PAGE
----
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Rob Routs


When social innovation makes good business sense

When social innovation makes good business sense

With the international community galvanised to look for ways to solve the current financial crisis, it appears that other problems have been relegated to the backburner. That could have dire consequences in the long term, especially if the problem is that of climate change, says Rob Routs, Executive Director Downstream, Royal Dutch Shell.
Rob Routs
“Here we are talking in a middle of a crisis about things that have happened to us over the last seven to eight years. And we’re all bystanders, looking at it while it happened … The way we want to address issues like this is by crisis, because if we don’t have a crisis we don’t get the attention of the world focused on this kind of stuff to make a change,” says Routs, who was a speaker at the INSEAD Leadership Summit Asia 2008.
He cautions that global warming is unlike a financial crisis, in that it is neither cyclical nor reversible. “Energy demand between now and 2050 is going to grow by a factor of two; there simply is not enough supply to make up for that demand … As water levels are going to rise, these are not things which you can reverse in two or three years like we would believe you can do in a financial crisis. These are things that are going to take 30 to 50 years to reverse and (by then) you are in a very different position.”

The green movement

The good news is that more companies are beginning to recognise the perils of this global environmental phenomenon and have begun initiatives to “go green” or be socially innovative to achieve long-term sustainability.

David Schmoock
Take PC manufacturer Lenovo, for instance, which sees corporate social responsibility (CSR) as a core part of its value proposition. “We start off with a simple statement: ‘Is the world a better place with Lenovo in it?,’” the company’s Chief Information Officer David Schmoock says. “This drives a lot of initiatives behind it.”

Lenovo designs its products with the aim of meeting future environmental standards and implements ‘green’ initiatives such as reducing the carbon footprint.

Then there is the matter of the supply chain. “We deal with a lot of vendors and to get through our vendor qualification process, you have to meet certain qualification standards … Our competition also embraces this – the HPs, the Dells – it forces the entire supply chain to (raise) the game to the next level … That has a corresponding effect with the numerous players that we all interact with in our supply chain,” explains Schmoock, also a speaker in the Summit’s social innovation panel.

Incentivising CSR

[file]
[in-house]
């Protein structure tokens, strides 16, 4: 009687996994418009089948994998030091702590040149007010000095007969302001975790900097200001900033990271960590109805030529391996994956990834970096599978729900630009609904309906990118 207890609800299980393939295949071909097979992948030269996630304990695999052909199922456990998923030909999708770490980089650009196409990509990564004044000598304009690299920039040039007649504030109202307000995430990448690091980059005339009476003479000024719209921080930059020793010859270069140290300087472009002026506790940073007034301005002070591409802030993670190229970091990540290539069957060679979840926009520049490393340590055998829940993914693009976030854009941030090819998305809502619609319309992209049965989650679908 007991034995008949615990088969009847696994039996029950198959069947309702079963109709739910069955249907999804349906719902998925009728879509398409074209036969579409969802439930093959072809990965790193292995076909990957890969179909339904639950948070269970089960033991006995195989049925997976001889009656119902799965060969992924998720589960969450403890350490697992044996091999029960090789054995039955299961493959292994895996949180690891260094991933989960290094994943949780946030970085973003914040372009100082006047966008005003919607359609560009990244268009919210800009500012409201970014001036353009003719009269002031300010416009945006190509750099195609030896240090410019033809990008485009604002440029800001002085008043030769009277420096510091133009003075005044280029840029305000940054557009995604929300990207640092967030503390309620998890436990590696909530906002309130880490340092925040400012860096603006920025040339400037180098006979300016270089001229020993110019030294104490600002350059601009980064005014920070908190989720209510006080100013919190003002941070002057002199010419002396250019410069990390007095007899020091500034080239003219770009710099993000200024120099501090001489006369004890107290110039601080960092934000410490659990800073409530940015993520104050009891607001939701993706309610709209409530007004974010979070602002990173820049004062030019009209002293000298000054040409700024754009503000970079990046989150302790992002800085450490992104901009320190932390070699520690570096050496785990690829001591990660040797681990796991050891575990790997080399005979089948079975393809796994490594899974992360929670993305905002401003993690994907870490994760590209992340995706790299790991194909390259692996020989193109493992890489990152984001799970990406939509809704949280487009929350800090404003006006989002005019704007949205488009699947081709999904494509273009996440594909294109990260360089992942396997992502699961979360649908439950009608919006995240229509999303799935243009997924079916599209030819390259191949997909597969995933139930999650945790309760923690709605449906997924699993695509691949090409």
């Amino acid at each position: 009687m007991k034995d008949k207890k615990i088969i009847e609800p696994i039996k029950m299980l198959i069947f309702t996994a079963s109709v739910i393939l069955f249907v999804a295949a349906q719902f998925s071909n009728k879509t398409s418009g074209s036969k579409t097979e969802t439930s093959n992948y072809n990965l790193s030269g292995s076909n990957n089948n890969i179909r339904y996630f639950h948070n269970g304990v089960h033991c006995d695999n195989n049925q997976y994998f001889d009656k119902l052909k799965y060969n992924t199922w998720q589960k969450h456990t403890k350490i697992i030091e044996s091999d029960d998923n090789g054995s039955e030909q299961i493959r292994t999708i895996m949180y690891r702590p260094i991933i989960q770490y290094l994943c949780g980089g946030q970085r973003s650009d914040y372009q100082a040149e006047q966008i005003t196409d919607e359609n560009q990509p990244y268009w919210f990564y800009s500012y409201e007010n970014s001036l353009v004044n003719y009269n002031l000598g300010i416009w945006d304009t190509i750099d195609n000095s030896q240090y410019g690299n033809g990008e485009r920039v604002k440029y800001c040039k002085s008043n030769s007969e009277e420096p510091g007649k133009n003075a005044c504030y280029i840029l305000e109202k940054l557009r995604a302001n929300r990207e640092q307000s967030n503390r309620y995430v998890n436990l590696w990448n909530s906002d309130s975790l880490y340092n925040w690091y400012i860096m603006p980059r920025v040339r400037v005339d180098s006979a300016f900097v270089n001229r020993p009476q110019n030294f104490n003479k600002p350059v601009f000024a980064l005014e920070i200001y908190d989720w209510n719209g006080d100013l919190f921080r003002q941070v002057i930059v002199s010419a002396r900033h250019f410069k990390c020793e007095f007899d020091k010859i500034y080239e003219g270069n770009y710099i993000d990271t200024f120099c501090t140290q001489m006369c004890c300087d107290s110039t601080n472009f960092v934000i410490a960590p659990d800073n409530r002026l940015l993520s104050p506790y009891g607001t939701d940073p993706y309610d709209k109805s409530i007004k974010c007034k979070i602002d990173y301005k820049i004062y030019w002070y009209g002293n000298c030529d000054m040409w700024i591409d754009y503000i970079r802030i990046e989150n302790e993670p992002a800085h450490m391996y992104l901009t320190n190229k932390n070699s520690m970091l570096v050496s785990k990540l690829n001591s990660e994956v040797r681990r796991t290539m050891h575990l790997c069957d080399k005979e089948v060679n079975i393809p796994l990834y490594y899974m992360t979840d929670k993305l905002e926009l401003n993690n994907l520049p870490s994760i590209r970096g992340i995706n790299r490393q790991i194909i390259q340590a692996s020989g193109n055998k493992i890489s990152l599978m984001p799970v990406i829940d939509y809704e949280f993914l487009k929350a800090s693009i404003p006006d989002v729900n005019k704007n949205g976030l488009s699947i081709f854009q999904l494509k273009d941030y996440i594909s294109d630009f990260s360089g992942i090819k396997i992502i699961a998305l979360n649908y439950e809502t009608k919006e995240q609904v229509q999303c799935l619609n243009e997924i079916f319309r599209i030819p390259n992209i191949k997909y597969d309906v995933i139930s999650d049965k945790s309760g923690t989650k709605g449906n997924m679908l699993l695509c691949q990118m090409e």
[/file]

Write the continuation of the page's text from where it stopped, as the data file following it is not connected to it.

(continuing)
Vinod Sekhar, President and Chief Executive Officer of The Petra Group of Malaysia, feels the change towards sustainability has to happen sooner rather than later. And he thinks this can be expedited with economic incentives. 

Rob Routs, Luk Van Wassenhove, Vinod Sekhar
“There needs to be a total paradigm shift and it cannot be just an issue of what we’ve always taken as idealistic. I think we seriously need to look at how do we change the mindset of people, employees and companies and then create some sort of programme that recognises the good they do in practical, commercial terms, that then encourages others to move forward within it.”

The Petra Group is 60 per cent owned by the Sekhar Foundation, the company’s charitable arm, which supports a multitude of environmental, educational and children’s causes in Malaysia and the rest of the world. Simply put, Sekhar says his foundation tries to look at making the world a better place and in the process educate as many children as possible.

Preferring to call it ‘social economic innovation,’ Sekhar says he makes no apologies for making a profit. “At Petra, we’re looking at ways where we can make money and where we can make a difference. You can’t do anything that’s going to make a global impact unless it’s economic or it’s commercial. The question is we should be smart enough to be able to do that, and do some good along the way.”

For instance, in terms of biofuel development, Petra partners with the government to procure land for poor families to harvest their crops. They then buy the harvested seeds from these families, put the money back into the central plantation and convert it to bio diesel. In doing so, Petra creates employment and a wealth creation programme for these workers. Being the majority shareholder, Petra makes a profit at the same time.

Going the distance

It will be important for companies to make sure that their initiatives are sustainable and stand the test of time, even in the face of great economic upheaval, as the alternatives will be less desirable.

“If you head down a path, it’s very hard for you to back down off the path. You’ve made a statement,” says Lenovo’s Schmoock. “If you start backing away, you take a ‘trust’ hit. People are not going to believe you in the market place, your shareholders, your stakeholder, because you didn’t do what you said you were going to go do. And that’s a big thing because you have to have commitment between the partners.”

“If you take a trust hit, what you have to invest further later on in the cycle to recover outweighs the limited savings you get in the short term.”

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